Abolishing Death Penalty: Consistent with Path of Reform

Every year on October 10, many people around the world mark the World Day Against the Death Penalty. Encouragingly, over the past half century we have seen an enormous positive shift in global views on the death penalty.

Amnesty International has noted that four decades ago not one country in Sub-Saharan Africa had abolished the death penalty. Now some twenty countries have done as such. Africa is leading the way.

Thus far, 2018 has been a year of unprecedented change for Ethiopia. Thousands of prisoners have been released, once exiled dissidents have returned home, and peace was forged with Eritrea. Moving to relegate capital punishment to the past, would be another important step forward for Ethiopia on its unique path of reform.

While executions may not be common in Ethiopia, the death penalty is still retained under Ethiopia’s law. While it is positive that death sentences are rarely carried out in Ethiopia, it is important that Ethiopia now take the next logical step and abolish the death sentence altogether.

Now under the leadership of Prime Minister Abiy Ahmed (PhD), it is an opportune moment for Ethiopia to re-evaluate its stance on the death penalty and adopt one more reform consistent with the country’s current trajectory.

Australia believes the death penalty is flawed in many profound ways. A key argument for the retention of the death penalty that is often cited is that it deters crime. But there is no conclusive evidence to support this assertion. In fact, the experience of many countries makes clear that the death penalty has no impact on levels of crime.

For instance, in Australia’s own experience, the murder rate in Australia has actually fallen since the last executions for murder in the 1960s. In some countries, drug trafficking remains an acute problem, despite those countries executing hundreds of people for drug-related offences every year.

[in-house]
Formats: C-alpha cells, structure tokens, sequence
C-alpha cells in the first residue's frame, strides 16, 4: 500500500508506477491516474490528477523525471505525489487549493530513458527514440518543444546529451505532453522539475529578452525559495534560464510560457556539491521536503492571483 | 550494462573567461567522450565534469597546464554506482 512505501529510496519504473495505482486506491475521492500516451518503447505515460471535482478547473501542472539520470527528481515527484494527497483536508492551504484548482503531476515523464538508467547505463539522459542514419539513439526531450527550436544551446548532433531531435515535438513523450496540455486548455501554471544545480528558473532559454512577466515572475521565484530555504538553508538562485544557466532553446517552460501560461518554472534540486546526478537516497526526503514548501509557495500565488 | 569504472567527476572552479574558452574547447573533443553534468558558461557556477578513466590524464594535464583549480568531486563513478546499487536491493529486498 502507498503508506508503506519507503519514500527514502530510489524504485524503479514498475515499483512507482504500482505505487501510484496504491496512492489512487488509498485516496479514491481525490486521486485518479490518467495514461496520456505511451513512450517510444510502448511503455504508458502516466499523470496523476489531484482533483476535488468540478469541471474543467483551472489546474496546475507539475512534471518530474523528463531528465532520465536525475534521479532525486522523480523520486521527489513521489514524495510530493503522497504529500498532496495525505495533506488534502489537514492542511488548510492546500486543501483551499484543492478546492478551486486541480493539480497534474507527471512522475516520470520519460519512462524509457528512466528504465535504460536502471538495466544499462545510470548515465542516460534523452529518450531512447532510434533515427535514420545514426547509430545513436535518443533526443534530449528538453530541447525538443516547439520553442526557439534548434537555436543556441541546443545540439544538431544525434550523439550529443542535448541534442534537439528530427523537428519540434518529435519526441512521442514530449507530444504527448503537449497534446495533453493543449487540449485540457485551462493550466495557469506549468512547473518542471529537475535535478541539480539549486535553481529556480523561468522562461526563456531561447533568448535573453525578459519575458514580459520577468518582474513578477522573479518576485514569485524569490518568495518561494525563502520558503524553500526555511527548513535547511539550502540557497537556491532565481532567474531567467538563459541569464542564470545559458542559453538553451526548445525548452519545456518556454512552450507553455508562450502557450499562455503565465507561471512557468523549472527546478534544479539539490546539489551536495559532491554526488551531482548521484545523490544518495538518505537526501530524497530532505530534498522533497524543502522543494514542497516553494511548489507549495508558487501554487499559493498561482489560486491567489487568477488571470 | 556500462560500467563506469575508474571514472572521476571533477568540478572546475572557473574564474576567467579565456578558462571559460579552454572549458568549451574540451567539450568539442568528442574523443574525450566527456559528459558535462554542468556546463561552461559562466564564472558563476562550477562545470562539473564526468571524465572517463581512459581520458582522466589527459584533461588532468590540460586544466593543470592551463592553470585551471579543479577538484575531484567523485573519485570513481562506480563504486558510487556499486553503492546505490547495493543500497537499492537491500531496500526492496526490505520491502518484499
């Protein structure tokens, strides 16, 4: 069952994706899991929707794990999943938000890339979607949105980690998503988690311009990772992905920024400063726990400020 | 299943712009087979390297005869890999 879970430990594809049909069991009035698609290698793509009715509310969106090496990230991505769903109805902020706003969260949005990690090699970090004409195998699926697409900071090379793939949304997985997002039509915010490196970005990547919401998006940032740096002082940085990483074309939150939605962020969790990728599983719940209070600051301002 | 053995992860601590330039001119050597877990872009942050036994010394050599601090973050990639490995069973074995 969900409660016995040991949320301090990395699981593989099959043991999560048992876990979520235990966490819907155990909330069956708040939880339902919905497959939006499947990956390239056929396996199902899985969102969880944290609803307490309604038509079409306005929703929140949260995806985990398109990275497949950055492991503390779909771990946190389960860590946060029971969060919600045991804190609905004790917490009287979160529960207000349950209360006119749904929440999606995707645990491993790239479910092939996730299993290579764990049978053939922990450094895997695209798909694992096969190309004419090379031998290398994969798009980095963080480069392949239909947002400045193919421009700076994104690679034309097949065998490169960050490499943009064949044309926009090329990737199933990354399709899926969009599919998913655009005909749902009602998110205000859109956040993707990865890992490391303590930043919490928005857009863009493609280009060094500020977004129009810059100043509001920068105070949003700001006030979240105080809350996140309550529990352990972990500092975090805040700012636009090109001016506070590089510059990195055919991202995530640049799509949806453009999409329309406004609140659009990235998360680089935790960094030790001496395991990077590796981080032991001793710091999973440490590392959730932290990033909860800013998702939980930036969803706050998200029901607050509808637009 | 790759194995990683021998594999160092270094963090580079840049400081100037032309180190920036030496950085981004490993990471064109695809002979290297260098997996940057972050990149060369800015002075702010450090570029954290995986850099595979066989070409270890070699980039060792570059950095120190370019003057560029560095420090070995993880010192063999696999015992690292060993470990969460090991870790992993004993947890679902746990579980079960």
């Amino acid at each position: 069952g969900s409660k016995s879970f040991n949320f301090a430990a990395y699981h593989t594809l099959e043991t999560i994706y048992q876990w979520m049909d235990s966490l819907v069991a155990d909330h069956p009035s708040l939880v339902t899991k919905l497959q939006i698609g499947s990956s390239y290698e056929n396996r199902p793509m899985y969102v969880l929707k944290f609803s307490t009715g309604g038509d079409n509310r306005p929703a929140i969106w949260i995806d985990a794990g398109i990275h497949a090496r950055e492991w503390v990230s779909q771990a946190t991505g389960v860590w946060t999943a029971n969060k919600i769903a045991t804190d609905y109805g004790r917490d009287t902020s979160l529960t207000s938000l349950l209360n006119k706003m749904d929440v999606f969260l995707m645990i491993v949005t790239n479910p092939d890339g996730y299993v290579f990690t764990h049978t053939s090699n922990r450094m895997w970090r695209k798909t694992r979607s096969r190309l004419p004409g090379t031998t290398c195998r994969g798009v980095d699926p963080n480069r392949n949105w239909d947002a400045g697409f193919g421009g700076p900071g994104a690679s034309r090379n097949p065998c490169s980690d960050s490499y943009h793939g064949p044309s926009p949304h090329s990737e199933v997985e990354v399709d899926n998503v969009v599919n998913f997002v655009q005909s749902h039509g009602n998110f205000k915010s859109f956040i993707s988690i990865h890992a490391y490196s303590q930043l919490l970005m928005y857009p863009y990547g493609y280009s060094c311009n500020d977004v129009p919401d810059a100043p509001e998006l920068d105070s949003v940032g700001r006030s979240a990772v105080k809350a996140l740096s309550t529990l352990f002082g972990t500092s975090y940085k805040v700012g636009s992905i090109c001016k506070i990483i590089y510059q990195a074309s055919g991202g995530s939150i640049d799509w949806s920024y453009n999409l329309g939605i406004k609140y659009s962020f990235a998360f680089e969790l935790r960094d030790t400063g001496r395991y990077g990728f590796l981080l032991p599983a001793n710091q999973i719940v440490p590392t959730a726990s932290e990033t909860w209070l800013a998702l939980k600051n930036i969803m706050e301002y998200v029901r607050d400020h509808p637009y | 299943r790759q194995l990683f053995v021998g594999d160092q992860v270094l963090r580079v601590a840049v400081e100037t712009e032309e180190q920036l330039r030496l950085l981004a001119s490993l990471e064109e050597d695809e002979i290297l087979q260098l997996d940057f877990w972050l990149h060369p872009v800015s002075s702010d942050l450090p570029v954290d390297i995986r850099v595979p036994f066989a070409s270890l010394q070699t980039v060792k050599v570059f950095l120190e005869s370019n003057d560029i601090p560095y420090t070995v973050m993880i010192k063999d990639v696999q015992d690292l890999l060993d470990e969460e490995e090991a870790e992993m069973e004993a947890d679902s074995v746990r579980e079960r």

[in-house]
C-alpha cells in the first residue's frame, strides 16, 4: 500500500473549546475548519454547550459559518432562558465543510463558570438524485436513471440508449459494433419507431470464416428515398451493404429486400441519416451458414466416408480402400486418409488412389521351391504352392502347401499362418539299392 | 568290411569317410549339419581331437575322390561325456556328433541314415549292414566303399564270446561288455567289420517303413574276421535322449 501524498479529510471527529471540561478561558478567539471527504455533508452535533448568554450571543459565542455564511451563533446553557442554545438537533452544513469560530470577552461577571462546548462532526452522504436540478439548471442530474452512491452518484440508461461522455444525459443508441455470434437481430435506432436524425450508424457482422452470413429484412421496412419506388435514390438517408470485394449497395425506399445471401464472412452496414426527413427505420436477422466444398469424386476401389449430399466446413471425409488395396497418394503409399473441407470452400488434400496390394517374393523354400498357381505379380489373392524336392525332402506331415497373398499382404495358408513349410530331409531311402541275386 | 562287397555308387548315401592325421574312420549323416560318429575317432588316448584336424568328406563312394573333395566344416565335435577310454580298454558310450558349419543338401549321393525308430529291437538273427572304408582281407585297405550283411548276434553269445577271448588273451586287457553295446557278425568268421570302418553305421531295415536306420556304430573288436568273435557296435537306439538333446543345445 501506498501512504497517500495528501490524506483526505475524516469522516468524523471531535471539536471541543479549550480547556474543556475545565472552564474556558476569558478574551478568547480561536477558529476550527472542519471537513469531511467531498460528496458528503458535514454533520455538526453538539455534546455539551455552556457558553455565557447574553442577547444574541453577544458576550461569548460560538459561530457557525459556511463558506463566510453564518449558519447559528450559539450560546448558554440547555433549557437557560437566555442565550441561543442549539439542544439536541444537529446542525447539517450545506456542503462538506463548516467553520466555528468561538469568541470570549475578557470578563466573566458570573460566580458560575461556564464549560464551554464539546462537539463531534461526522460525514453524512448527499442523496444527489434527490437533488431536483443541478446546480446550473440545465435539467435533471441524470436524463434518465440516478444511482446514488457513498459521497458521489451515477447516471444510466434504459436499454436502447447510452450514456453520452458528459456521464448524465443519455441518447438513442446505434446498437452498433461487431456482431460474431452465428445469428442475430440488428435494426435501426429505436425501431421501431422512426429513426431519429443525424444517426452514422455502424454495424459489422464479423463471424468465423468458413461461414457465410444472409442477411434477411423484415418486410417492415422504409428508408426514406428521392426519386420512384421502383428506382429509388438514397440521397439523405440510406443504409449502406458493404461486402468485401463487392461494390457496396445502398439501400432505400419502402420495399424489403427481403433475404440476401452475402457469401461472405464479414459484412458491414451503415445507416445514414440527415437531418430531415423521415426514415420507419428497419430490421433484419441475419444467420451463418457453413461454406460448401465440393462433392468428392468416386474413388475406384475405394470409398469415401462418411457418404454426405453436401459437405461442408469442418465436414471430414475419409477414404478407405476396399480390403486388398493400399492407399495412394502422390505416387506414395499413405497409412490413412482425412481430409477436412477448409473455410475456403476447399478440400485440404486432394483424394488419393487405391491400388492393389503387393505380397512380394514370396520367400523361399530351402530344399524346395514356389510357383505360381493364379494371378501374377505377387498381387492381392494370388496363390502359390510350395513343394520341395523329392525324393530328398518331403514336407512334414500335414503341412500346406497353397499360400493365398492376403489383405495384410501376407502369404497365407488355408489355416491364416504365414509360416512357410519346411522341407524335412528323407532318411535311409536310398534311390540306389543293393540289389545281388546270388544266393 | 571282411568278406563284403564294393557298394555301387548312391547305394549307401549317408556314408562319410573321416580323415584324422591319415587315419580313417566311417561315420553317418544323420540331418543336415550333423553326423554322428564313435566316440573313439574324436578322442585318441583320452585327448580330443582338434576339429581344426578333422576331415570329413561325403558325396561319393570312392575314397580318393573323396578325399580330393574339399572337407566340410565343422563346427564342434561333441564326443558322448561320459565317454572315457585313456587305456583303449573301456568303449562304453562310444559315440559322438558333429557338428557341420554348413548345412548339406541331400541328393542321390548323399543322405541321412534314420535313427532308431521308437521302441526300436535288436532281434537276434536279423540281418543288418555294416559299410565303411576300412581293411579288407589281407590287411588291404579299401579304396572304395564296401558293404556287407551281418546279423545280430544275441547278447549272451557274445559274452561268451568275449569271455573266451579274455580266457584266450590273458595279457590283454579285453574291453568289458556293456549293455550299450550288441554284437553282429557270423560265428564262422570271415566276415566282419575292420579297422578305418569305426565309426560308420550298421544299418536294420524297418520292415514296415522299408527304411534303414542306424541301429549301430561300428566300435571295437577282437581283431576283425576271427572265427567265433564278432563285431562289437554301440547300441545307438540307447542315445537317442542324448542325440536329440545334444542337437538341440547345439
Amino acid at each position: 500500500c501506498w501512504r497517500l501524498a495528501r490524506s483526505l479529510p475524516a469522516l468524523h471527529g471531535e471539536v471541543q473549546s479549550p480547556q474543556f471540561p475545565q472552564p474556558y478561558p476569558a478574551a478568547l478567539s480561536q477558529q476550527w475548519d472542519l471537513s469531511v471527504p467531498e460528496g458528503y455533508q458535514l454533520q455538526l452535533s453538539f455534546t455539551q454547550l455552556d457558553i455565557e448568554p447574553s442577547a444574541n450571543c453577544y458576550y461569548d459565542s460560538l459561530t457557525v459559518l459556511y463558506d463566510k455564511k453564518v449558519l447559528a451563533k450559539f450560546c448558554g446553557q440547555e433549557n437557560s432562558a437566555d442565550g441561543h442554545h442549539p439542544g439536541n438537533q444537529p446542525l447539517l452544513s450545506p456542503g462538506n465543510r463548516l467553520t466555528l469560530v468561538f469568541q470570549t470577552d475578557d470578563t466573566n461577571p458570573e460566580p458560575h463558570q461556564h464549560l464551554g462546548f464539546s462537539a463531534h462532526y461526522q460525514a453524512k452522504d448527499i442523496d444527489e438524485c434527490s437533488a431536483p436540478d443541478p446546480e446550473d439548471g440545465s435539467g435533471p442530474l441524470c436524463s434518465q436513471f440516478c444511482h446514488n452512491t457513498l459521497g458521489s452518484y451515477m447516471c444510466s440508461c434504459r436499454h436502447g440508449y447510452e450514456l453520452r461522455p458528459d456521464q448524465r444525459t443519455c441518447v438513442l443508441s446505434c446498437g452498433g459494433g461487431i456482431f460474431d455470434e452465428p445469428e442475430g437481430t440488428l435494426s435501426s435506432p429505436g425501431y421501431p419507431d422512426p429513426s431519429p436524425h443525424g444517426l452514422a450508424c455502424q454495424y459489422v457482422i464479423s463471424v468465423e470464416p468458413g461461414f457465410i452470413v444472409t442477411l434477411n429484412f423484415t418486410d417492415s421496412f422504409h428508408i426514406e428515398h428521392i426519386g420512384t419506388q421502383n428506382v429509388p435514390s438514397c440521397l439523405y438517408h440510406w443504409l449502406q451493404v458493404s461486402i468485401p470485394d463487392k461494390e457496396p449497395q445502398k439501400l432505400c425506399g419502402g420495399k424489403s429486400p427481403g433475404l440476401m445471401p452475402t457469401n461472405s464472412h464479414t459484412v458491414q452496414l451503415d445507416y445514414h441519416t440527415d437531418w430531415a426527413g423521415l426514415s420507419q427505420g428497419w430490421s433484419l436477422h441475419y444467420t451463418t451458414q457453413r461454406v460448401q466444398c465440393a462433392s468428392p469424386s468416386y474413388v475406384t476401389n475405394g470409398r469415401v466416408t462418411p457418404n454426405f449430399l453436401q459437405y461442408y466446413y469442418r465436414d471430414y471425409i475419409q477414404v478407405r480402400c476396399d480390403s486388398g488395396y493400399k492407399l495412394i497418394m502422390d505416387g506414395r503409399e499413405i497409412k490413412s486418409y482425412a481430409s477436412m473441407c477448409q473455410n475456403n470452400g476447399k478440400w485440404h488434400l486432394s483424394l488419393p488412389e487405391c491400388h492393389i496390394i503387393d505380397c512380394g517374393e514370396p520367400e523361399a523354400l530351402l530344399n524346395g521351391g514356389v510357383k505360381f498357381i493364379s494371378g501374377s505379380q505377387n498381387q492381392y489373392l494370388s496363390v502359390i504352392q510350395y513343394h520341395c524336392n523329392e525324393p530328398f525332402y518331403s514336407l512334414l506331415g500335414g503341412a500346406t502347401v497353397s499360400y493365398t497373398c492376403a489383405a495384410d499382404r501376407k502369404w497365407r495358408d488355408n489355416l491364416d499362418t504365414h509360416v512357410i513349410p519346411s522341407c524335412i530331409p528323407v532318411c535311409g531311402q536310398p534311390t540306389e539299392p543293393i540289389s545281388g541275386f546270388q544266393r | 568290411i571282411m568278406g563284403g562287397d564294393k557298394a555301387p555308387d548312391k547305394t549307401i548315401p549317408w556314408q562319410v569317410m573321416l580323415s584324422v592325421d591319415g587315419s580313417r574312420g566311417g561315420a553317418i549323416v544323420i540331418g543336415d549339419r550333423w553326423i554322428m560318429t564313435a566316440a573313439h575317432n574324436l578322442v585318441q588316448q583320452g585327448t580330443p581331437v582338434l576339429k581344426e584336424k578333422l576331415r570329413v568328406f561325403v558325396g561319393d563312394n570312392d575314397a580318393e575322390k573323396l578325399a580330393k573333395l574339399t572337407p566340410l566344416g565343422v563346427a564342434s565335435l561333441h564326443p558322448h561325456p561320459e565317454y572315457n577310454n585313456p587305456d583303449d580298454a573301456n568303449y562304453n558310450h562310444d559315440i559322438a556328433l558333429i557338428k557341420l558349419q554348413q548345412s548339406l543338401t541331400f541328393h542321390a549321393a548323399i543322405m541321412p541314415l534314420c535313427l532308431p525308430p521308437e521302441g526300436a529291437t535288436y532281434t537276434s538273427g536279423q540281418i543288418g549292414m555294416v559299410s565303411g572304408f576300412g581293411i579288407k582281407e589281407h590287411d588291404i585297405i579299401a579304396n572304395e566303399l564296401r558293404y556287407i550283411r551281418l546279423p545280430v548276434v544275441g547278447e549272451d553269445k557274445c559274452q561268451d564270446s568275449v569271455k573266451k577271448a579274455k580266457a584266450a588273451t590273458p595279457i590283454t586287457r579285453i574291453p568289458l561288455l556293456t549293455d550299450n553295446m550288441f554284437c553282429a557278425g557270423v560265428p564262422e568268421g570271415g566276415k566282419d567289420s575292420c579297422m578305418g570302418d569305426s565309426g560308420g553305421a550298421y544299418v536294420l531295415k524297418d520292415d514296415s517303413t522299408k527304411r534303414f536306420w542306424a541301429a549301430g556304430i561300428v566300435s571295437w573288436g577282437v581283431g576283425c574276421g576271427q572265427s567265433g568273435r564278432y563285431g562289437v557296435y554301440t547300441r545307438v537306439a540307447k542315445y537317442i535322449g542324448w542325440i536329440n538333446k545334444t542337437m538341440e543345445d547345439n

In a study comparing Singapore, which employs the death penalty, and Hong Kong, which does not, homicide levels and trends were remarkably similar. Despite Singapore dramatically increasing executions in 1994 and 1995, the rate of murder over that period fell at the same rate as in Hong Kong, which abolished the death penalty in 1993.

Australia believes that likely capture may be a more effective deterrent than potential death, and that suitably long prison sentences are an appropriate and effective alternative to capital punishment.

Another profound problem with the death penalty is that it assumes that judicial systems are flawless. No justice system in the world is safe from judicial error and innocent people are likely to be sentenced to death.

Throughout history and across the world, there are many examples of people executed for crimes they did not commit. In the United States, since the death penalty was reinstated in 1976, more than 100 people on death row have been exonerated using fresh evidence. Any miscarriage or failure of justice in the implementation of the death penalty is irreversible and irreparable. It cannot be undone.

Globally, the death penalty is also deeply unfair and affects the most disadvantaged members of society. It is used disproportionately against the poor, people with intellectual disabilities and minority groups. Studies conducted in two Asian countries showed that over 70pc of those on death row were from the most economically vulnerable sections of society.

I call on Ethiopia to consider signing the Second Optional Protocol to the International Covenant on Civil & Political Rights – a key multilateral treaty that recognises the inherent dignity of all people. Signing and ratifying the Second Optional Protocol and then implementing it in domestic legislation would be a strong statement to the world of Ethiopia’s commitment to human rights.

The death penalty is in decline globally with only 25 states still actively carrying out executions, compared to 39 states just 22 years ago. One hundred and forty-one countries worldwide, more than two-thirds of the countries in theworld, are now abolitionist in law or practice.

Importantly, the experience of other countries has shown that public opinion is rarely in favour of abolishing the death penalty before it occurs. Abolition requires courageous and forward thinking political leadership.

The death penalty has no place in the modern world and I hope Ethiopia might be able to join the growing number of states that are consigning it to the history books.


By Mark Sawers
Mark is the Australian Ambassador to the Central African Republic, Djibouti, Ethiopia and South Sudan and Permanent Representative to the African Union, the UN Economic Commission for Africa and the Intergovernmental Authority for Development.

Published on Oct 13,2018 [ Vol 19 ,No 963]



With a reformist administration in charge of the executive, there has b...


The new electricity tariffs that became effective on December 1, 2018,...


Who it is that midwifed the rapprochement between E...


Ethiopia’s economy is at a crossroads. The same old advice will not s...


A recent photo between Prime Minister Abiy Ahmed (PhD) and George Soros...


The future is bleak. Millennials and younger generations who will inher...

View From Arada

There is heated debate on the propriety, decency and morality of breast...

Business Indicators


Editors Pick